Now Daniel speaks in his own voice – and his visions put things into perspective – whether it’s Daniel’s own story or that of the great kings that he serves in exile. For he sees the mighty spriritual figures who are at work behind the material scenes. Like the book of Revelation, his vision is full of strange and vivid symbols, the exact meaning of which is a matter for speculation to us so much later. This is the writing known as apocalyptic – not as in ‘telling of great disasters’ but as in ‘unveiling’ or ‘opening the curtain’ on the realities of life, history and politics.
So the different beasts aren’t literal figures, but symbols of the kingdoms and empires that will rise and fall between the time of the story of David in Babylon and its publication in its current form, probably in Maccabean times in the 2nd century BCE.
More clearly (though still with the same kind of overwhelmed imagery as we saw in Ezekiel’s vision of God) Daniel sees the greatest powers behind the curtain.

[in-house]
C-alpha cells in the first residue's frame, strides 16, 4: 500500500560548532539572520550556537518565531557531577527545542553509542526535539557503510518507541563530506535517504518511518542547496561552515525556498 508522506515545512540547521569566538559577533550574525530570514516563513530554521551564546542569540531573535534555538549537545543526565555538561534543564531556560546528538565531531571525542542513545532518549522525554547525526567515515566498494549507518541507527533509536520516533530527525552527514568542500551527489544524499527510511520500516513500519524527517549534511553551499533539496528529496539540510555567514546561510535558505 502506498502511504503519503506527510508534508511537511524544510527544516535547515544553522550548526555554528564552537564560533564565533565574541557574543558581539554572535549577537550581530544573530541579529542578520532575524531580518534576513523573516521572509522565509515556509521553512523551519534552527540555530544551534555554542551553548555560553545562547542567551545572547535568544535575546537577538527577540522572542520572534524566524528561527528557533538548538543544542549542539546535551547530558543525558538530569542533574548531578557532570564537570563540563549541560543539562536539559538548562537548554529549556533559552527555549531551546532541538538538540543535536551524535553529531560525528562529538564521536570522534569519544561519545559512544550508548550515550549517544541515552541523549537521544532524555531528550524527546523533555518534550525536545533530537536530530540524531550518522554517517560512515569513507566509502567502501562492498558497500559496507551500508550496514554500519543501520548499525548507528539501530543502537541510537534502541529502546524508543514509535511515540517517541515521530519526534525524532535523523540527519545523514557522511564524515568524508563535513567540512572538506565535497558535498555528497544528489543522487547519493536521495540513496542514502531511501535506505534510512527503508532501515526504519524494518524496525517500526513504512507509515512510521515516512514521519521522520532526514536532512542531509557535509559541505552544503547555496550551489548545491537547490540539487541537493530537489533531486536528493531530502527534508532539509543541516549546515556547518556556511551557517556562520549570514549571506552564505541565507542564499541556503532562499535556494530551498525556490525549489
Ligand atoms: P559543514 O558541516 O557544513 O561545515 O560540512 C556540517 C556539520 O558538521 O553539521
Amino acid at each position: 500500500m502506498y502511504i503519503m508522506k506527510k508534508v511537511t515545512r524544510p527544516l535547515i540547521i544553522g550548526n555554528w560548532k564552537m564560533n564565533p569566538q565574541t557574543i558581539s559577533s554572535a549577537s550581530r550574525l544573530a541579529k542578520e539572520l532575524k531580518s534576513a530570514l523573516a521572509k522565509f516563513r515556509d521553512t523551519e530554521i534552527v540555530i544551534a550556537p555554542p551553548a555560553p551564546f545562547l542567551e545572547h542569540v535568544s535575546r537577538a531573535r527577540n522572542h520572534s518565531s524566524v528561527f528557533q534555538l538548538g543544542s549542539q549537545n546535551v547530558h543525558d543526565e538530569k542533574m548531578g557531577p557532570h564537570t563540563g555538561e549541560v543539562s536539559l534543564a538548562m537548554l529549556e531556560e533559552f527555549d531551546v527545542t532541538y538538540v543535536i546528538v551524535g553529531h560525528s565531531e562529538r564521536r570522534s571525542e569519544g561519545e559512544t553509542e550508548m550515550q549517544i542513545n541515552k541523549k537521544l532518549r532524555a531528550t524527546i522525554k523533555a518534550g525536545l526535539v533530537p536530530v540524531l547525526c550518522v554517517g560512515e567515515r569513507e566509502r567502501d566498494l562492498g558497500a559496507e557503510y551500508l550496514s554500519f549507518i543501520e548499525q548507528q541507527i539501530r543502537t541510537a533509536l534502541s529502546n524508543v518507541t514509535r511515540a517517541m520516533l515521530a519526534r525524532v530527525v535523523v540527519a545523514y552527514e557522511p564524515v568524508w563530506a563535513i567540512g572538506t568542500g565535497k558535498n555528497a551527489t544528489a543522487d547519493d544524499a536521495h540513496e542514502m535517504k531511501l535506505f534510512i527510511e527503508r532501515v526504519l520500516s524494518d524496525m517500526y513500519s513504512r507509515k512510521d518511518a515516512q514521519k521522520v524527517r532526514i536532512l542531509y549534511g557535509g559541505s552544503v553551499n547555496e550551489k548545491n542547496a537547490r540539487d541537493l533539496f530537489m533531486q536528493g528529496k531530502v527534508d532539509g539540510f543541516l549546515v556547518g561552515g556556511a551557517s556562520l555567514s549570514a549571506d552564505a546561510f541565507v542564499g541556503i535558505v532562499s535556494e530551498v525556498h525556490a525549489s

The Ancient of Days, in whom we can’t help but see God the Father, sits enthroned in majesty. Serving him behind the scenes in earthly affairs is the Son of Man – which would become Jesus’ own preferred title for himself. And alongside this pre-Christmas Son fights Michael, ‘the great prince, the protector of your people’, who reappears in Revelation as the commander of God’s heavenly host and the slayer of the dragon.
These great heavenly beings leap from the page. And they remind us that our vision of the world is often very thin – we see only the surface, and forget that the Angels, holy and fallen, live and serve alongside us all unseen. They are, somehow, involved in the fate of nations as well as of individuals. We do not fight evil alone; and if we retreat too easily from the fight against evil, our cowardice is not unnoticed, even if no human eyes are watching.
The details, like in the Book of Revelation, are hard to pin down when we try to make sense of Daniel’s vision. We can suspect that it would have made much clearer sense to those for whom it was first written so long ago. But what we can see clearly is perhaps this. When we try to serve God, we never do so alone. And we are on the side which in the long run will win.